She had to. This was the opportunity she had been waiting for.
"Pack up," she said to them. "We're going north."
Sokka did not feel well. In fact, Sokka felt extremely ill. He woke up in the bed he had been given in Ba Sing Se's palace and immediately wished he hadn't bothered. Pulling the pillow over his head, he lay as still as possible and debated whether his nauseated feeling was from the amount of alcohol he had imbibed the night before or the fact that Katara had officially gotten engaged the night before. It was definitely a toss up, he decided.
A throbbing started in his head, and he groaned out loud before realizing it wasn't just in his head; it was because someone was pounding on his bedroom door. He rolled out of bed and landed on all fours on the floor. The stone door chose that exact moment to be blown inward. Sokka let out a yell and scrambled for blankets to cover his underwear.
Toph yawned. "Please Meathead. Who do you think undressed you last night?"
Sokka growled at her. Toph remained unimpressed. "Get up. We're meeting for breakfast in five minutes. There's been news from the Fire Nation."
He pulled on his tunic and wandered down the hall, trying to find someone he knew. What he found was Aang rushing down the hall holding his pack.
"Hey!" he called, but Aang didn't even hesitate. Luckily Katara wasn't far behind. She was also carrying her pack along with her bedroll.
"Hey Sokka," she greeted him. He fell in step with her.
"What is going on? Where are you going?"
"We received word from the Fire Nation that General Iroh is sick. It doesn't seem life threatening, but he's so old that they wrote and asked for Zuko to return home right away. Aang and I are going to take him back on Appa because it's faster."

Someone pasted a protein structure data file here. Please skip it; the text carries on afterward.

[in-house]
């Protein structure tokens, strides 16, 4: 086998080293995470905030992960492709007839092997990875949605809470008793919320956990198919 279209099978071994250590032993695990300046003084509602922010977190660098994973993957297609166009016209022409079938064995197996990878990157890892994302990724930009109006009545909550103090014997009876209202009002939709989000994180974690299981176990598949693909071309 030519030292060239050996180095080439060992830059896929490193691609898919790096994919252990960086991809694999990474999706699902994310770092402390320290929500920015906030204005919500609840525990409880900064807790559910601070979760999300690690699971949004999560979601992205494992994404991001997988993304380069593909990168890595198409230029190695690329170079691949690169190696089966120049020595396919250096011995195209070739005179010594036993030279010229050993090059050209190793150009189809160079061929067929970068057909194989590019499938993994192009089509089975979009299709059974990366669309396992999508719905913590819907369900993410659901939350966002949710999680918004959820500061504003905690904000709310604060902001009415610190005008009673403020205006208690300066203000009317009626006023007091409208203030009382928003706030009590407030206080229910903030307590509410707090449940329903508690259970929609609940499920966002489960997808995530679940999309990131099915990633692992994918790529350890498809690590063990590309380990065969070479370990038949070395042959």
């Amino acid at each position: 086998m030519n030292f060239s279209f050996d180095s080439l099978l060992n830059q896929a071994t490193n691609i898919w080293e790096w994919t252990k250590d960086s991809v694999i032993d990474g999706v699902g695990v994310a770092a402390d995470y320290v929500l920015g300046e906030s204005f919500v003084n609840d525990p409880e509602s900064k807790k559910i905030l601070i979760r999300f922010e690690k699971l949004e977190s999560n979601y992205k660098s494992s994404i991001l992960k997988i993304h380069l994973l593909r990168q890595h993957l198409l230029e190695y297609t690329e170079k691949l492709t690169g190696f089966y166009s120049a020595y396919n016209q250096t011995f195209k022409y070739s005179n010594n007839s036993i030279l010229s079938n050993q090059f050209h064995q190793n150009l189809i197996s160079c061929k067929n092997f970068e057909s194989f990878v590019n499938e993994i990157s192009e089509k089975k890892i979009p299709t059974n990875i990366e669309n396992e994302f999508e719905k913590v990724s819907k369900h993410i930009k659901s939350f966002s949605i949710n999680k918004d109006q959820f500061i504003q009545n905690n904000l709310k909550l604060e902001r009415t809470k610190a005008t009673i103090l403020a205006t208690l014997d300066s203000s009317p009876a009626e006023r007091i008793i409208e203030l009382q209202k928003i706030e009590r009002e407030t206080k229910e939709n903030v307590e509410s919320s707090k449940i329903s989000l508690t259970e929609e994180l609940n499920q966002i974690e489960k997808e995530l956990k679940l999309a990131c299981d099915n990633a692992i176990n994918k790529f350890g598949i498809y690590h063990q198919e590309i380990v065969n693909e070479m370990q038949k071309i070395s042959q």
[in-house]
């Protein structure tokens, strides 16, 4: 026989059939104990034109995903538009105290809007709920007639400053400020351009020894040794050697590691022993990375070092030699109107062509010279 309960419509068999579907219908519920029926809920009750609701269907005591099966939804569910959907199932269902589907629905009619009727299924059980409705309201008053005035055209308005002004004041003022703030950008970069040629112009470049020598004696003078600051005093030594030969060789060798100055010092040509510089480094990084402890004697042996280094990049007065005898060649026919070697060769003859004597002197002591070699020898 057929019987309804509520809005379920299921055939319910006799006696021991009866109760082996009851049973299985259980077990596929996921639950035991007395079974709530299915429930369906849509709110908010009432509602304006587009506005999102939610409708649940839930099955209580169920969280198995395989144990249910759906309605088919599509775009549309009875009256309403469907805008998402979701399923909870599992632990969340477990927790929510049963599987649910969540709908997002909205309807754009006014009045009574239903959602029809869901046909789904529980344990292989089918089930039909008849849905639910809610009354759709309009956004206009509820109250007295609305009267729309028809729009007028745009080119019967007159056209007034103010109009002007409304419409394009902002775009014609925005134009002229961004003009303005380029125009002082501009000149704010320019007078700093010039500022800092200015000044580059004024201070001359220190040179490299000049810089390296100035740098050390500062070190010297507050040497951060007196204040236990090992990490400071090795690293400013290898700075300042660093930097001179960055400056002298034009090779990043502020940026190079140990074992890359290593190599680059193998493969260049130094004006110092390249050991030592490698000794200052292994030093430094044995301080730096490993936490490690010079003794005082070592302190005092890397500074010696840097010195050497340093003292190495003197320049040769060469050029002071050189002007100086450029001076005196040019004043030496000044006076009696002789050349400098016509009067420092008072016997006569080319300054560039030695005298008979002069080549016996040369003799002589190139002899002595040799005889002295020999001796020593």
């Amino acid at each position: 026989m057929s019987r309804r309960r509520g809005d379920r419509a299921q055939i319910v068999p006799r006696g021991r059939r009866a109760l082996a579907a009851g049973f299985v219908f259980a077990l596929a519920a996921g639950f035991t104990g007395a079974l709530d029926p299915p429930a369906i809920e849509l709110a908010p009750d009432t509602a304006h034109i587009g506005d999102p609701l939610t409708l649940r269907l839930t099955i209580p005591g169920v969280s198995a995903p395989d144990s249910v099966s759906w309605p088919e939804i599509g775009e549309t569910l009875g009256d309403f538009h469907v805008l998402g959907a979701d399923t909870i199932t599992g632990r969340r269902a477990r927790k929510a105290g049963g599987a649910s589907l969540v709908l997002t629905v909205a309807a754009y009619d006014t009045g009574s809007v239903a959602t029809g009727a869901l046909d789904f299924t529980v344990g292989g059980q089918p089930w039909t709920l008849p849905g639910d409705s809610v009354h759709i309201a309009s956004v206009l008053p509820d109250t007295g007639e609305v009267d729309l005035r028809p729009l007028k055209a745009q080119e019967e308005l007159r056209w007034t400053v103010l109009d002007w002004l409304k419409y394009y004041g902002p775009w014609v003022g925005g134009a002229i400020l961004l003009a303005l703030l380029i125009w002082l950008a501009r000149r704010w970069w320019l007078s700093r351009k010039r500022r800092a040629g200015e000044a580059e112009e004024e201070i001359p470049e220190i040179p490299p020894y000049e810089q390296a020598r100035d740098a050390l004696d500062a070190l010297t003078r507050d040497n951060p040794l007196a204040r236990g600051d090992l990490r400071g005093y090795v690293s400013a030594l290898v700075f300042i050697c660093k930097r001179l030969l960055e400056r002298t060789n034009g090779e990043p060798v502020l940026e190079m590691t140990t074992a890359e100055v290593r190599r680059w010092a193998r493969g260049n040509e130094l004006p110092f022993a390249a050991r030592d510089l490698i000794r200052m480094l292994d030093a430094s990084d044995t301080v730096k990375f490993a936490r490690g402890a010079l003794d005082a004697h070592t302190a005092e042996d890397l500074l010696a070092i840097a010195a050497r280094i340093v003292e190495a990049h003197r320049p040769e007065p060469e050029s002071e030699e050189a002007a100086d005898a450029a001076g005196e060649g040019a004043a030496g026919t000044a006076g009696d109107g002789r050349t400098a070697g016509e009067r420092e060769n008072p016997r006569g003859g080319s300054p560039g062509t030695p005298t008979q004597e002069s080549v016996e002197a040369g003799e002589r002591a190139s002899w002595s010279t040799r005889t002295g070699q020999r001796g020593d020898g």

"Is Zuko okay?" Sokka asked. Katara responded but Toph, rushing by him also carrying a bedroll, distracted him. "Hey wait – is Toph going with you guys too?"
Katara nodded. "It's not like we can take all his guards with us, so we're all going to go."
We're all going to go. These words clicked with Sokka. "Am I going too?"
Katara grinned at him. "Go pack your boomerang. We're grabbing breakfast and leaving immediately."
Sokka turned on heel and started heading back towards his room. "If Toph had just told me that in the first place…" He stalked back to his room, muttering under his breath.
They were running. They had been running since Azula had forced them from bed at sunrise. The sun was shining directly over them, and as much as Ty Lee loved the feel of the sun on her shoulders, it was currently making her sweat uncomfortably. She forced herself to focus on her steps, on the rhythm, instead of the heat or the shooting pain in her side…
A sound interrupted her reverie. Turning her head slightly, she confirmed her first instinct: Mai was wheezing.
"Azula we should break for some lunch!" Ty Lee called out.
"We don't have time." Azula didn't even look back.
As pleased as Ty Lee was at seeing some fire in her old friend again, she was irritated at her stubbornness.
"Azula, we need to stop. We've been running all morning and I'm hungry."